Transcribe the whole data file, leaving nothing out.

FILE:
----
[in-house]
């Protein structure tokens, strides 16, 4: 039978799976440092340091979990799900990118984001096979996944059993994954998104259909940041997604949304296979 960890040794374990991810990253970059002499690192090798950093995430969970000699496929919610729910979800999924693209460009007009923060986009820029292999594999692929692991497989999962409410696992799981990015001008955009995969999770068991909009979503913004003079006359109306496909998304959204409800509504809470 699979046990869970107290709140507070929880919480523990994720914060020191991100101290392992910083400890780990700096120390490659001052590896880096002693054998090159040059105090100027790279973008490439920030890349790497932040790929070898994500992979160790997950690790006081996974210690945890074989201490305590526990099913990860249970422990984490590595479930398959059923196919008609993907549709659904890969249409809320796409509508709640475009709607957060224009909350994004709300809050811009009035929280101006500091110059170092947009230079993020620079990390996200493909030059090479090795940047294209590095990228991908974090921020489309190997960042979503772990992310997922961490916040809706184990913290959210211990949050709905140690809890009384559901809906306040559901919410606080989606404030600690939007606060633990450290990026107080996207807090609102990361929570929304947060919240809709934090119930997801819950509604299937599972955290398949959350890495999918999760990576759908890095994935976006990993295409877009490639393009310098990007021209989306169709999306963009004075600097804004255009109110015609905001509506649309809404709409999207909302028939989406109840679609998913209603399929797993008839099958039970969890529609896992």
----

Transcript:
[in-house]
């Protein structure tokens, strides 16, 4: 039978799976440092340091979990799900990118984001096979996944059993994954998104259909940041997604949304296979 960890040794374990991810990253970059002499690192090798950093995430969970000699496929919610729910979800999924693209460009007009923060986009820029292999594999692929692991497989999962409410696992799981990015001008955009995969999770068991909009979503913004003079006359109306496909998304959204409800509504809470 699979046990869970107290709140507070929880919480523990994720914060020191991100101290392992910083400890780990700096120390490659001052590896880096002693054998090159040059105090100027790279973008490439920030890349790497932040790929070898994500992979160790997950690790006081996974210690945890074989201490305590526990099913990860249970422990984490590595479930398959059923196919008609993907549709659904890969249409809320796409509508709640475009709607957060224009909350994004709300809050811009009035929280101006500091110059170092947009230079993020620079990390996200493909030059090479090795940047294209590095990228991908974090921020489309190997960042979503772990992310997922961490916040809706184990913290959210211990949050709905140690809890009384559901809906306040559901919410606080989606404030600690939007606060633990450290990026107080996207807090609102990361929570929304947060919240809709934090119930997801819950509604299937599972955290398949959350890495999918999760990576759908890095994935976006990993295409877009490639393009310098990007021209989306169709999306963009004075600097804004255009109110015609905001509506649309809404709409999207909302028939989406109840679609998913209603399929797993008839099958039970969890529609896992």